Matcha Green Tea
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  • Drink: Matcha Green Tea

  • Writer: Alice

  • Content-Type: Food Blog

Matcha green tea is one of my favorite ways to start the day.

Learn how to create this invigorating, antioxidant-rich matcha green tea at home by reading on! Matcha first appeared in lattes, ice cream, smoothies, frosting, and other foods a few years ago.

While I’d never turn down a matcha doughnut, I want to concentrate on the most straightforward method to consume it today: whisking it into hot water to make a frothy, healthy tea. It has been simultaneously tranquil and stimulating, and above all things, it is delicious.


Matcha Green Tea
Food: Matcha Green Tea
Source: The Pink Velvet Blog

If matcha is unfamiliar to you, it is a Japanese green tea powder that is created from finely powdered dried tea leaves.

It tastes slightly harsh and vegetal, and because of the high chlorophyll content in the leaves, it is a vivid green color. The foundation of traditional Japanese tea rituals for millennia has only lately gained popularity in the US due to its health advantages.

Matcha provides even more advantages than regular green tea, which is already hailed as an antioxidant powerhouse.

Why? Because other types of green tea need steeping the leaves in boiling water before discarding them. You whisk the powder into hot water or milk to make matcha.

So when you drink tea, you swallow the whole leaf! The antioxidants it contains may lower blood pressure, cut the risk of heart disease, and even increase metabolism.

What about coffee then? Even while matcha has more caffeine than regular green tea, it doesn’t give you the same thrill as coffee. I come away from it feeling upbeat, concentrated, and yet serene.


  • Matcha comes in different varieties. Due to the large number of brands and the vast range in quality, buying matcha for the first time can be bewildering. Always recommend avoiding ones with extra sugar. The main difference between ceremonial and culinary grade matcha comes after that. The ceremonial variety, which uses the freshest tea leaves and has a mellow flavor, will cost more. If you intend to drink your matcha only with water, go with it. The Jade Leaf and Ipodo brands are my favorites. Otherwise, culinary matcha at a lower cost should work. It has a more bitter flavor, which complements lattes or desserts beautifully. My go-to brand is Aiya because it’s high caliber yet still reasonably priced.
  • It is not permanent. The shelf life of matcha is not very lengthy. For the finest color and flavor, use it within two months of opening it. To keep it fresh, I advise purchasing it in tiny amounts and putting it in the refrigerator.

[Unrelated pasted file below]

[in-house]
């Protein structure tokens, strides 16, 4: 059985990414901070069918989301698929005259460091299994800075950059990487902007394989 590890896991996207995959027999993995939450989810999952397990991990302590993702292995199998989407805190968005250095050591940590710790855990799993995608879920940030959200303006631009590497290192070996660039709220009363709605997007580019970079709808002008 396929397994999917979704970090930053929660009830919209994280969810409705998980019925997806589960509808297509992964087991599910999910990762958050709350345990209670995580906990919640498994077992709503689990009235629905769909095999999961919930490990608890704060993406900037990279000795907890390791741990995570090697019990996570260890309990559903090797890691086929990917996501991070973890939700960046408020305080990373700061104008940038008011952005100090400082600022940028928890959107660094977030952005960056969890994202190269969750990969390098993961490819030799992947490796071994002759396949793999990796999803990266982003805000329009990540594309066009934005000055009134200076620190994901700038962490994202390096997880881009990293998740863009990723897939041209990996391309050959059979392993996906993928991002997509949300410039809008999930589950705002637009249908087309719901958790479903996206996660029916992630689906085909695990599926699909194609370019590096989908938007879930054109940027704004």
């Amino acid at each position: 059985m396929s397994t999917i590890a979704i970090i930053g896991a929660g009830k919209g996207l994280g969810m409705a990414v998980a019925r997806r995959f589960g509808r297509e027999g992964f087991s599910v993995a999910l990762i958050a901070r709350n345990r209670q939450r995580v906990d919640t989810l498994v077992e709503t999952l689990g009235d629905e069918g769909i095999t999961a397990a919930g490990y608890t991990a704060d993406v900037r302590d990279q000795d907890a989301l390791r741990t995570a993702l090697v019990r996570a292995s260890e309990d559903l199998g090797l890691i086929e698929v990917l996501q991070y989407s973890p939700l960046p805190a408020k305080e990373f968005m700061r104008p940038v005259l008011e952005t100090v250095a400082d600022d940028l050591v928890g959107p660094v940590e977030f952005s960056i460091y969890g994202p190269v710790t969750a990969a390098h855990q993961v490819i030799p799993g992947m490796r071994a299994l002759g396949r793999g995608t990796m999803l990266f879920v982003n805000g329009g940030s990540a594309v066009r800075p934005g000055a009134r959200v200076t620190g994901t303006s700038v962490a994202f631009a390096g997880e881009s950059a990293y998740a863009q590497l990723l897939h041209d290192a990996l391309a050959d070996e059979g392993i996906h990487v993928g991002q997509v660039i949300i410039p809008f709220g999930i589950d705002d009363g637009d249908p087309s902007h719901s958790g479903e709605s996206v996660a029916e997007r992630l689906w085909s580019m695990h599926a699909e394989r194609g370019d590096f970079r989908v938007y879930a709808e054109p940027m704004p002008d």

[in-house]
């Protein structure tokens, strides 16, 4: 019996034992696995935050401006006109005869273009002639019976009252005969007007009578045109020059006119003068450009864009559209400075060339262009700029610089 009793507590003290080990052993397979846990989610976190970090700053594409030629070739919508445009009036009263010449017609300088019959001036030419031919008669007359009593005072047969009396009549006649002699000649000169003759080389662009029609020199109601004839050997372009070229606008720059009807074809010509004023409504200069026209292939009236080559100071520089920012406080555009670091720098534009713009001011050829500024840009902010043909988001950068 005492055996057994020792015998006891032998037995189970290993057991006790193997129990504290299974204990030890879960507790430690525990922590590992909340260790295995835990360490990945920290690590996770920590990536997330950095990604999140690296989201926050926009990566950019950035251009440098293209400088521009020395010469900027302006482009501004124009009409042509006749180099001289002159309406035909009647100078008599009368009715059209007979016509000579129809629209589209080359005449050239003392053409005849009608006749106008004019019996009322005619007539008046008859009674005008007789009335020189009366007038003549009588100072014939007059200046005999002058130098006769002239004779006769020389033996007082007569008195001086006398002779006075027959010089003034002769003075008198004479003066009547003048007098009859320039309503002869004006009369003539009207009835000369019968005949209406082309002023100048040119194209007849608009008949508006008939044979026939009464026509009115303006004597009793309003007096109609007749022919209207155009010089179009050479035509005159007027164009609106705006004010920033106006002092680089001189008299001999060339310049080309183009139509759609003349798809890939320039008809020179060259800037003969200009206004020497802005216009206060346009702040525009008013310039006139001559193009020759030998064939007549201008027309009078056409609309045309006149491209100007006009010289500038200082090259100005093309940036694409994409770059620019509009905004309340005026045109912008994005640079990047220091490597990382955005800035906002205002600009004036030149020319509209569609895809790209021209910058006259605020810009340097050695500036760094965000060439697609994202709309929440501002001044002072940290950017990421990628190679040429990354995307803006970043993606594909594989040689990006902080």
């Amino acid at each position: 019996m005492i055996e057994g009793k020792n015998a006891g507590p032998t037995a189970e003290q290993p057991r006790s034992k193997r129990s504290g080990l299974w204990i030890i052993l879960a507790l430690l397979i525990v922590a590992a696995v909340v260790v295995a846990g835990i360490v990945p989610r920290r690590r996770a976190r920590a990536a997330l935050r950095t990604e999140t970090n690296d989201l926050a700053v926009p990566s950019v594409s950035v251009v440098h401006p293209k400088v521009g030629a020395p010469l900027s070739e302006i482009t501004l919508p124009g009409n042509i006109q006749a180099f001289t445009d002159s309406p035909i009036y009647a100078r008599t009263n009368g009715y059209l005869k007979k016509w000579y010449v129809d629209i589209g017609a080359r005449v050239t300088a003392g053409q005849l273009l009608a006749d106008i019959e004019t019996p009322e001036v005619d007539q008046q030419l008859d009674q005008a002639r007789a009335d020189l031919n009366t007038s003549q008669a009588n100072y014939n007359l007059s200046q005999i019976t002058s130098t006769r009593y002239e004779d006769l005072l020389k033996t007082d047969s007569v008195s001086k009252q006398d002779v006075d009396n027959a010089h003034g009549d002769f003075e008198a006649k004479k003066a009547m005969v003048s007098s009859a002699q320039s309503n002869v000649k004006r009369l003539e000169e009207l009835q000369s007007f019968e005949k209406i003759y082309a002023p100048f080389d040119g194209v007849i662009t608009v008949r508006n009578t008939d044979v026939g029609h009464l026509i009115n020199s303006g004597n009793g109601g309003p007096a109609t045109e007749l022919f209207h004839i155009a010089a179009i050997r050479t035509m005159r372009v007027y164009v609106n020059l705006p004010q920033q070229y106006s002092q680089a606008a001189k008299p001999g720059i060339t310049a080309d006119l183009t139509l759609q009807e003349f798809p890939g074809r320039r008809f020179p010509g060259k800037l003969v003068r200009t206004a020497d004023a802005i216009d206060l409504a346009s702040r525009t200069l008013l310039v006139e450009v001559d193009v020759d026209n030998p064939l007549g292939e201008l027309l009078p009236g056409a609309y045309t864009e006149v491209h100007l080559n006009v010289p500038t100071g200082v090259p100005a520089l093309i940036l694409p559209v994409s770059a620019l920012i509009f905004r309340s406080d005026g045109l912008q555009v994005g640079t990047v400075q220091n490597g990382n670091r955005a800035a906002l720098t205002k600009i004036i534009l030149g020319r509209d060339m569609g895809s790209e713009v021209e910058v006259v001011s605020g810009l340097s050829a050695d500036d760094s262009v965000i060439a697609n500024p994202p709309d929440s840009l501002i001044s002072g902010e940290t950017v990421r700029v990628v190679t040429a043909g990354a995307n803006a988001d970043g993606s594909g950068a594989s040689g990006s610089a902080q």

• Maybe you should get a matcha whisk. I advise buying a chasen, a bamboo whisk if you frequently make matcha. Due to its unique construction, clumps are broken up and a foamy layer is produced on top of the tea. Use a conventional whisk or an electric milk frother in its place if you don’t have one. It is not appropriate to whisk or stir with a fork or spoon.
  • To taste, add sugar. The grassy, umami flavor of matcha can take some getting used to. Don’t be afraid to add a few drops of maple syrup or honey if you’re cooking it for the first time. If your matcha powder is especially bitter, you could also wish to sweeten your tea.


You can find my complete matcha green tea recipe and measurements below, but I wanted to go through each step because there are a few techniques for creating matcha. What you must do is as follows:

Sift everything into a little bowl or cup first. Matcha is particularly prone to clumping, so I usually advise sifting it before adding water. If you don’t, your beverage will be lumpy and it will be difficult to get the tea to spread evenly in the liquid.

After that, add a little boiling water and stir. But hold on! This is not the circular whisking needed to make scrambled eggs or bake goods.

Instead, quickly whisk the liquid from side to side, either in a straight line or in a zigzag pattern, to distribute the powder evenly and produce a frothy layer on top. Your tea won’t foam if you whisk in a circular motion.

Add extra hot water or steamed milk to finish it off. Matcha green tea is often made with simply green tea powder and water, but you can also make a latte by adding heated milk to your beverage.

I adore making myself with homemade oat milk, coconut milk, or almond milk. Once more whisk till frothy, taste, and add sugar as desired.


Master the art of brewing matcha green tea at home! Although matcha brands vary in bitterness, I usually drink my matcha tea unsweetened.

If you’re making matcha for the first time if your tea is bitter, sweeten it to your preferred taste by adding a few drops of maple syrup or honey.

Prep Time: 5 mins
Serves: 1


  • 1/4 teaspoon matcha
  • 2 ounces hot water175°F is ideal
  • 6 ounces additional hot water or steamed milk of choicealmond milk, oat milk, coconut milk, dairy milk, etc.
  • Maple syrup, honey, or another sweeteneroptional


Matcha Green Tea
Food: Matcha Green Tea
Source: The Pink Velvet Blog
  1. Sift the matcha to remove any lumps before pouring it into a mug or small basin.
  2. Incorporate the 2 ounces of boiling water. Once the matcha is evenly distributed and a foamy layer has formed on top, whisk quickly from side to side, either with a matcha whisk or a small conventional whisk.
  3. Then, add the final 6 ounces of hot water or steaming milk and whisk once more until frothy. Add sweetness as required.